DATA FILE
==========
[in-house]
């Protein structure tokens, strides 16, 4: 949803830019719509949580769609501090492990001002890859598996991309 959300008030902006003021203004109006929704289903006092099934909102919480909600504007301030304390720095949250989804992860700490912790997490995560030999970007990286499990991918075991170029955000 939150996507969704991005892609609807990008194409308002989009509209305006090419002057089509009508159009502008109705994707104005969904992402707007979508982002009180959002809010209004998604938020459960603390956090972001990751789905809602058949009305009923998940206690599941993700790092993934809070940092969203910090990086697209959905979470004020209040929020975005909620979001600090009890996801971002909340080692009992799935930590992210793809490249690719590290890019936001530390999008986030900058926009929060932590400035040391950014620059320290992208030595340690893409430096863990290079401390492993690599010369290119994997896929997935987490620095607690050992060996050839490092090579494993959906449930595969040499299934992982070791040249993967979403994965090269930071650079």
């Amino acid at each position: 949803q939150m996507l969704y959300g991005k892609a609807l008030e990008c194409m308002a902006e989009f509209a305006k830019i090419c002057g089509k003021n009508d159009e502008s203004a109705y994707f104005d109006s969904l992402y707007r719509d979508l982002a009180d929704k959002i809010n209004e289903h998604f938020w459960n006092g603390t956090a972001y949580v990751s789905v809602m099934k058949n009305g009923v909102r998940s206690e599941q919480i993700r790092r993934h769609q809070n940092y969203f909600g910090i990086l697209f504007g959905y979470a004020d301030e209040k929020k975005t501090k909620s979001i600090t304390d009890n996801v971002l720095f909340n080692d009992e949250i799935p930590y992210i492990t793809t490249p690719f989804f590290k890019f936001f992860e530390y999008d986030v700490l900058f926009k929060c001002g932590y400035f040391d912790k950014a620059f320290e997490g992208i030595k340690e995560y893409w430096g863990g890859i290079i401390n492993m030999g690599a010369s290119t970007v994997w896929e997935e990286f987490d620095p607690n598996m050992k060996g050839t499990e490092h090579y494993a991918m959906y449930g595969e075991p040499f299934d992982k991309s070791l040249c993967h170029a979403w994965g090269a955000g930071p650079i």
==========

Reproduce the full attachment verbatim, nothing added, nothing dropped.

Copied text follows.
[in-house]
């Protein structure tokens, strides 16, 4: 949803830019719509949580769609501090492990001002890859598996991309 959300008030902006003021203004109006929704289903006092099934909102919480909600504007301030304390720095949250989804992860700490912790997490995560030999970007990286499990991918075991170029955000 939150996507969704991005892609609807990008194409308002989009509209305006090419002057089509009508159009502008109705994707104005969904992402707007979508982002009180959002809010209004998604938020459960603390956090972001990751789905809602058949009305009923998940206690599941993700790092993934809070940092969203910090990086697209959905979470004020209040929020975005909620979001600090009890996801971002909340080692009992799935930590992210793809490249690719590290890019936001530390999008986030900058926009929060932590400035040391950014620059320290992208030595340690893409430096863990290079401390492993690599010369290119994997896929997935987490620095607690050992060996050839490092090579494993959906449930595969040499299934992982070791040249993967979403994965090269930071650079």
């Amino acid at each position: 949803q939150m996507l969704y959300g991005k892609a609807l008030e990008c194409m308002a902006e989009f509209a305006k830019i090419c002057g089509k003021n009508d159009e502008s203004a109705y994707f104005d109006s969904l992402y707007r719509d979508l982002a009180d929704k959002i809010n209004e289903h998604f938020w459960n006092g603390t956090a972001y949580v990751s789905v809602m099934k058949n009305g009923v909102r998940s206690e599941q919480i993700r790092r993934h769609q809070n940092y969203f909600g910090i990086l697209f504007g959905y979470a004020d301030e209040k929020k975005t501090k909620s979001i600090t304390d009890n996801v971002l720095f909340n080692d009992e949250i799935p930590y992210i492990t793809t490249p690719f989804f590290k890019f936001f992860e530390y999008d986030v700490l900058f926009k929060c001002g932590y400035f040391d912790k950014a620059f320290e997490g992208i030595k340690e995560y893409w430096g863990g890859i290079i401390n492993m030999g690599a010369s290119t970007v994997w896929e997935e990286f987490d620095p607690n598996m050992k060996g050839t499990e490092h090579y494993a991918m959906y449930g595969e075991p040499f299934d992982k991309s070791l040249c993967h170029a979403w994965g090269a955000g930071p650079i």